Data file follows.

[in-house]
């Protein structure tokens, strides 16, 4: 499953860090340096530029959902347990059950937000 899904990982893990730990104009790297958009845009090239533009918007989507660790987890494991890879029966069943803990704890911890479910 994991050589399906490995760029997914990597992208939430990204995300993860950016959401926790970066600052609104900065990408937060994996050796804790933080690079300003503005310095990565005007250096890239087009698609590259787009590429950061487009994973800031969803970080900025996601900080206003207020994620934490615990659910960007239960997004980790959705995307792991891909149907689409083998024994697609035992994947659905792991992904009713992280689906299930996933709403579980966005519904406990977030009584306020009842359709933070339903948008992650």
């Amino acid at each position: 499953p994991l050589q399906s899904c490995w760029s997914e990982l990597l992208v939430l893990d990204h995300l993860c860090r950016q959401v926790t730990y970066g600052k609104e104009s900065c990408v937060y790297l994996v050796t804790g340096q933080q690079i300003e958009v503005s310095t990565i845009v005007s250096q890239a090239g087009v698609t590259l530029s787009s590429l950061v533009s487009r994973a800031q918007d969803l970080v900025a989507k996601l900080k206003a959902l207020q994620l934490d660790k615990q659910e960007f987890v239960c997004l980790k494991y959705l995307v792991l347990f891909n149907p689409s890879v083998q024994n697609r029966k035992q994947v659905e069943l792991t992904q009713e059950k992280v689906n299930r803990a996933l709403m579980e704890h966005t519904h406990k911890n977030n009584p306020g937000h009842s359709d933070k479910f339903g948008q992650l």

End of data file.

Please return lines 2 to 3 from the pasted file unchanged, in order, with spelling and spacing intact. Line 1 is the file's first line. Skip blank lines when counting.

């Protein structure tokens, strides 16, 4: 499953860090340096530029959902347990059950937000 899904990982893990730990104009790297958009845009090239533009918007989507660790987890494991890879029966069943803990704890911890479910 994991050589399906490995760029997914990597992208939430990204995300993860950016959401926790970066600052609104900065990408937060994996050796804790933080690079300003503005310095990565005007250096890239087009698609590259787009590429950061487009994973800031969803970080900025996601900080206003207020994620934490615990659910960007239960997004980790959705995307792991891909149907689409083998024994697609035992994947659905792991992904009713992280689906299930996933709403579980966005519904406990977030009584306020009842359709933070339903948008992650």
């Amino acid at each position: 499953p994991l050589q399906s899904c490995w760029s997914e990982l990597l992208v939430l893990d990204h995300l993860c860090r950016q959401v926790t730990y970066g600052k609104e104009s900065c990408v937060y790297l994996v050796t804790g340096q933080q690079i300003e958009v503005s310095t990565i845009v005007s250096q890239a090239g087009v698609t590259l530029s787009s590429l950061v533009s487009r994973a800031q918007d969803l970080v900025a989507k996601l900080k206003a959902l207020q994620l934490d660790k615990q659910e960007f987890v239960c997004l980790k494991y959705l995307v792991l347990f891909n149907p689409s890879v083998q024994n697609r029966k035992q994947v659905e069943l792991t992904q009713e059950k992280v689906n299930r803990a996933l709403m579980e704890h966005t519904h406990k911890n977030n009584p306020g937000h009842s359709d933070k479910f339903g948008q992650l």